High-fat, Low-carb Ketogenic Diet, Other Non-drug Therapies May Provide Seizure Relief In Children With Hard-to-treat Epilepsy

High-fat, Low-carb Ketogenic Diet, Other Non-drug Therapies May Provide Seizure Relief In Children With Hard-to-treat Epilepsy

Home High-fat, Low-carb Ketogenic Diet, Other Non-Drug Therapies May Provide Seizure Relief in Children with Hard-to-treat Epilepsy High-fat, Low-carb Ketogenic Diet, Other Non-Drug Therapies May Provide Seizure Relief in Children with Hard-to-treat Epilepsy WASHINGTON, D.C. New research provides hope for the 1 in 5 children whose seizures arent controlled by antiepileptic drugs (AEDs), the standard of care for this disease. Children who are not candidates for traditional epilepsy surgery may benefit from the high-fat, low-carbohydrate ketogenic diet, vagal nerve stimulation (VNS) or a procedure to separate the two halves of the brain, suggests the first research to compare the three therapies, which is being presented at the American Epilepsy Society 71st Annual Meeting. Other research being presented at the meeting suggests slowly implementing the ketogenic diet might make it more tolerable while still controlling seizures. If two different AEDs arent beneficial in a child with epilepsy, chances that other medications will work are pretty low, said Dave F. Clarke, M.D., M.B.B.S., senior author of the study on alternatives to AEDs, and professor of the Baylor College of Medicine and clinical director of epilepsy at Texas Childrens Hospital, Houston. Unfortunately, many doctors keep trying medications without considering alternatives. Children whose seizures arent controlled after trying two AEDs need to go to a specialized epilepsy center which can offer other options and provide the expertise to implement them safely. Doctors Should Offer Alternatives to AEDs Many children with AED-resistant epilepsy benefit from an alternate therapy, according to a study at Dell Childrens Medical Center of Central Texas in Austin. The alternatives in the study were the ketogenic die Continue reading >>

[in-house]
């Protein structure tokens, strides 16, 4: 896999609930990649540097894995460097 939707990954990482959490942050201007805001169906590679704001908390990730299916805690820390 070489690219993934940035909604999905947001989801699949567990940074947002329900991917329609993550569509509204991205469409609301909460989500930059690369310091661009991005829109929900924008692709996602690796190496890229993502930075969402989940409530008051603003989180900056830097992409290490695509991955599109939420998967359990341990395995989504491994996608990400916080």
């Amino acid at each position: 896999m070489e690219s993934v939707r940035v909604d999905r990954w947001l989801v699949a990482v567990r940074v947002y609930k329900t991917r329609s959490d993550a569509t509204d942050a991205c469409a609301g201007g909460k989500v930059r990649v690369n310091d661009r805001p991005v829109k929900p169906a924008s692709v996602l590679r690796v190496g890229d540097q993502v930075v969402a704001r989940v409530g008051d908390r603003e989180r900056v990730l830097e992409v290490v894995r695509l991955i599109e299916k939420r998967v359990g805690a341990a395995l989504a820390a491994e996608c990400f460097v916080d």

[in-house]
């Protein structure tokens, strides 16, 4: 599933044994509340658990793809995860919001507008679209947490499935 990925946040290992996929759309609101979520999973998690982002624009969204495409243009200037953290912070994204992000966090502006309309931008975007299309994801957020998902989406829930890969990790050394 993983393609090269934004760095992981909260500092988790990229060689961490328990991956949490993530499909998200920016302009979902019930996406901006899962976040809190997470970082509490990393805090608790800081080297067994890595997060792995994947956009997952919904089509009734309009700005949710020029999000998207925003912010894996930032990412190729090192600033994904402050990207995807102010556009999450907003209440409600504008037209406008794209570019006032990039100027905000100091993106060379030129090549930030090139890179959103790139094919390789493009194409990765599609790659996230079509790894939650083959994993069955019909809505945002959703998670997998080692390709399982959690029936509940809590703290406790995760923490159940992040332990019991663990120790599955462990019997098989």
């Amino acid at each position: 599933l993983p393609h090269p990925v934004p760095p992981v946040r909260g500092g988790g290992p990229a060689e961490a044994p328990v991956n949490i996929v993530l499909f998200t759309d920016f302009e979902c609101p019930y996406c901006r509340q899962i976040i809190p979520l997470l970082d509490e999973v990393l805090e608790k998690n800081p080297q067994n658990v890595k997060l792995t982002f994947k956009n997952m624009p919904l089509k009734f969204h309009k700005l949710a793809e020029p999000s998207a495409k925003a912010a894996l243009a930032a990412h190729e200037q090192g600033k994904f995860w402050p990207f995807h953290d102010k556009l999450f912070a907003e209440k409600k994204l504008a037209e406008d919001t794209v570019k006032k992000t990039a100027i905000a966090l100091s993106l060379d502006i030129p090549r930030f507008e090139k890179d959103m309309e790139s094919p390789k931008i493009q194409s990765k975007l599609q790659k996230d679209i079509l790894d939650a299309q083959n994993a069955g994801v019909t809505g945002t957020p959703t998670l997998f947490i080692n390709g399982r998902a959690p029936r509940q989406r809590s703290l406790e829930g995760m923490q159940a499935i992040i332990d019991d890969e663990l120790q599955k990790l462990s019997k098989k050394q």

The Fat-fueled Brain: Unnatural Or Advantageous?

The Fat-fueled Brain: Unnatural Or Advantageous?